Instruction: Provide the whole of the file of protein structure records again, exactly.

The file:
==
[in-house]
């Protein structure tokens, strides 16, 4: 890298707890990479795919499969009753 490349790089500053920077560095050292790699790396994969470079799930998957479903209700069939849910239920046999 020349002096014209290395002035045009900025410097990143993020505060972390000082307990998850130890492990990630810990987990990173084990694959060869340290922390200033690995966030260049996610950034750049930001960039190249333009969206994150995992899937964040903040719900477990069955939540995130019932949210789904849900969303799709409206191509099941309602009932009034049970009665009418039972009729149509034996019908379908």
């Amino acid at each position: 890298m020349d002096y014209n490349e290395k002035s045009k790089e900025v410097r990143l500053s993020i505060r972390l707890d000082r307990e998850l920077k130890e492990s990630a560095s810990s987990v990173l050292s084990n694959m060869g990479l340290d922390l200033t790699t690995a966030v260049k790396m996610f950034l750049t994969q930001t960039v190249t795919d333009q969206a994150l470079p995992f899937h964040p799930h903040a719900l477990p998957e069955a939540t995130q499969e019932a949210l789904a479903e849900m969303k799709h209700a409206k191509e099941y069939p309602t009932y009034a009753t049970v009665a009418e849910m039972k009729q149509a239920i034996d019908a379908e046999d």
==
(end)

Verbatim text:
[in-house]
């Protein structure tokens, strides 16, 4: 890298707890990479795919499969009753 490349790089500053920077560095050292790699790396994969470079799930998957479903209700069939849910239920046999 020349002096014209290395002035045009900025410097990143993020505060972390000082307990998850130890492990990630810990987990990173084990694959060869340290922390200033690995966030260049996610950034750049930001960039190249333009969206994150995992899937964040903040719900477990069955939540995130019932949210789904849900969303799709409206191509099941309602009932009034049970009665009418039972009729149509034996019908379908």
């Amino acid at each position: 890298m020349d002096y014209n490349e290395k002035s045009k790089e900025v410097r990143l500053s993020i505060r972390l707890d000082r307990e998850l920077k130890e492990s990630a560095s810990s987990v990173l050292s084990n694959m060869g990479l340290d922390l200033t790699t690995a966030v260049k790396m996610f950034l750049t994969q930001t960039v190249t795919d333009q969206a994150l470079p995992f899937h964040p799930h903040a719900l477990p998957e069955a939540t995130q499969e019932a949210l789904a479903e849900m969303k799709h209700a409206k191509e099941y069939p309602t009932y009034a009753t049970v009665a009418e849910m039972k009729q149509a239920i034996d019908a379908e046999d």